Wednesday, June 11, 2014

the last week

We arrived in the city for our last week working in the old shop and our last week living in the old house. I am finishing up the last two panels this week, installed the ones we finished the last two weeks and Marc might begin to dismantle the air system.

He's also tackled the front yard with a weed eater since it is totally overgrown with weeds and the little bit of grass that grows there. The Boy and Wife quickly lost interest in maintaining the yard and since one of the first things they did was remove the leaf mulch and wedelia ground cover I had in the front and dumped it all in the even smaller back yard, the weeds and wild seeds dropped by the birds found ample room to grow.

They did no maintenance in the back at all and it is thigh high with wedelia, lantana, mist flower, bridal veil wandering jew, and Japanese hydrangeas, especially after all the rain we got two weeks ago. The mulberry tree that volunteered by the back corner of the shop has grown unrestrained for two years after I cut down the sapling. But I had a wonderful surprise when we got in this afternoon.


When I was unlocking the back door I happened to look into the back yard and saw this:


Once I waded through the overgrowth, I saw more flowers.  I've never planted a passion flower vine back there so I guess it is a gift from a bird.  A last gift. If I can find where it's planted, I might try to dig it up.


13 comments:

  1. What a gorgeous flower. I hope you trace it to its source.

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  2. Ooh my...that is simply beautiful! What a going away present.

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  3. how beautiful. a sweet send-off.

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  4. Passionflower is so otherworldly, isn't it? I'll never forget the first time I saw one- growing wild in an orange grove. I swear, I thought it came from another planet.

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  5. You should see the area where I stop mowing. It became a tall grass prairie pretty quick. I leave the back 80 like that, even adding some seeds and plants.

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  6. You should see the area where I stop mowing. It became a tall grass prairie pretty quick. I leave the back 80 like that, even adding some seeds and plants.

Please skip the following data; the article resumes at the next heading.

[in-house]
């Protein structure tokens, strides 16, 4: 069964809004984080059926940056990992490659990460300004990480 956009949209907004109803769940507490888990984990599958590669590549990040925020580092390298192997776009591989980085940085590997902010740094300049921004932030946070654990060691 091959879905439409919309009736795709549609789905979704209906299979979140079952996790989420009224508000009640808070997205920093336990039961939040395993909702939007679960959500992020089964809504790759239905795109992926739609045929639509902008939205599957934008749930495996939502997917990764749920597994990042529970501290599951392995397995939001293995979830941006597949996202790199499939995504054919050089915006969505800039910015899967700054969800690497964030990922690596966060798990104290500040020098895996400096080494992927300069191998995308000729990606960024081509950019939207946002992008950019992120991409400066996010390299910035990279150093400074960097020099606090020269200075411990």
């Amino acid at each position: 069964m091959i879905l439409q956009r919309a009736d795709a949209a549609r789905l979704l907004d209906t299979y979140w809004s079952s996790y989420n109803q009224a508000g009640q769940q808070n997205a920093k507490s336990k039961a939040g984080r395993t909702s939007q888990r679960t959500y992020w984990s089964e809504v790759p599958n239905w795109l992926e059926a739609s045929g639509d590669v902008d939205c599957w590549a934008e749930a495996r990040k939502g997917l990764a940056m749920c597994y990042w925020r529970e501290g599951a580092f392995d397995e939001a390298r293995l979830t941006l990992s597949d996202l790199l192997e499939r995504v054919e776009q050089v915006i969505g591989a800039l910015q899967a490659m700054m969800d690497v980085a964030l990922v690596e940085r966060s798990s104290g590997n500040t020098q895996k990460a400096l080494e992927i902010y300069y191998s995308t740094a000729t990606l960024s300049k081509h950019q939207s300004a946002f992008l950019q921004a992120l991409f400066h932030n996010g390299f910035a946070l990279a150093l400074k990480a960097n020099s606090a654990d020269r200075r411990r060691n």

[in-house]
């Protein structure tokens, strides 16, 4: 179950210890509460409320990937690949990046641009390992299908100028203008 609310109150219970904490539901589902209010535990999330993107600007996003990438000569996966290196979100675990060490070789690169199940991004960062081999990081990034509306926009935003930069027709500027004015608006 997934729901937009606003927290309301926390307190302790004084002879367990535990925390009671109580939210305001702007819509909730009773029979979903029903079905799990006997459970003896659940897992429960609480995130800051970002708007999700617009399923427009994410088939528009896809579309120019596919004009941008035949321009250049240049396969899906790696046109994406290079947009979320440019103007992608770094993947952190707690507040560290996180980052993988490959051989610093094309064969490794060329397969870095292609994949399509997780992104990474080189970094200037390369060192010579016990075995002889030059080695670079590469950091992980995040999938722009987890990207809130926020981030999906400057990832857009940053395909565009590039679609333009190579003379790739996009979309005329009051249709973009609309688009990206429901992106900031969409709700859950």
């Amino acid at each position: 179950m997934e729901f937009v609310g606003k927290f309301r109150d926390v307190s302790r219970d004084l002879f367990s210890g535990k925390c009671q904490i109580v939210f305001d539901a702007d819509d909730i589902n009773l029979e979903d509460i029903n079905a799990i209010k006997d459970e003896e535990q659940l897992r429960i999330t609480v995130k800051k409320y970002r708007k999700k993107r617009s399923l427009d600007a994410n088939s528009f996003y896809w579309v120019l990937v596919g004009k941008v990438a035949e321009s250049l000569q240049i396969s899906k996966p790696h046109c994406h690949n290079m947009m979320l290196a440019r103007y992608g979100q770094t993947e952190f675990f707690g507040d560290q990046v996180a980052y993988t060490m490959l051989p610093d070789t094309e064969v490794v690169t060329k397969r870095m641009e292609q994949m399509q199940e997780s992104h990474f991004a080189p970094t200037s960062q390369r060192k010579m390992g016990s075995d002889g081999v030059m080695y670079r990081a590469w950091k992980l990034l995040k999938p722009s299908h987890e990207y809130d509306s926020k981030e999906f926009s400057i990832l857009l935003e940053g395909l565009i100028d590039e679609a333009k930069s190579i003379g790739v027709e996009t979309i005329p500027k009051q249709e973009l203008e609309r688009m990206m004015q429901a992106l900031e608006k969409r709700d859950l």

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  7. Too bad the practice of bringing in a herd of goats isn't common. They brought goats in to eat the underbrush by Congressional Cemetery last year. They were so cute and by god they cleared out everything. They even ate the poison ivy which they say is not a problem for goats.

    Next best: Mark with a weed whacker.

    This is a big rite of passage for you, Ellen. It's all for the good but this is big. I'm sending a lot of supportive love in your direction, just because I feel like it.

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  8. WHAT!!! THAt flower is a real thing!! WOW! There is some serious undergrowth going on there to be sure! I would be reluctant to disturb it, must house many small animals...snakes...bugs...and fairies. Good luck, dearest, on your new turned page! Sending love!

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  9. Wow! That IS quite an overgrowth. The bright spot is that I bet it provides a haven for lots of little critters. (Well, up until now, anyway. :) )

    Good luck tracing that vine back to its roots! Our neighbors in Florida have a passionflower vine and it's always pretty. They do kind of take over, though.

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  10. Lovely! I love those kinds of surprises...

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  11. Wow! Beauty among the "thorns" so to speak. I thought of your backyard as I was planting annuals in beds around my daughter's house as she lists it for sale...no jungle to deal with but even getting it to look presentable has taken time and effort. Hope the passion flower is portable.

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I opened my big mouth, now it's your turn.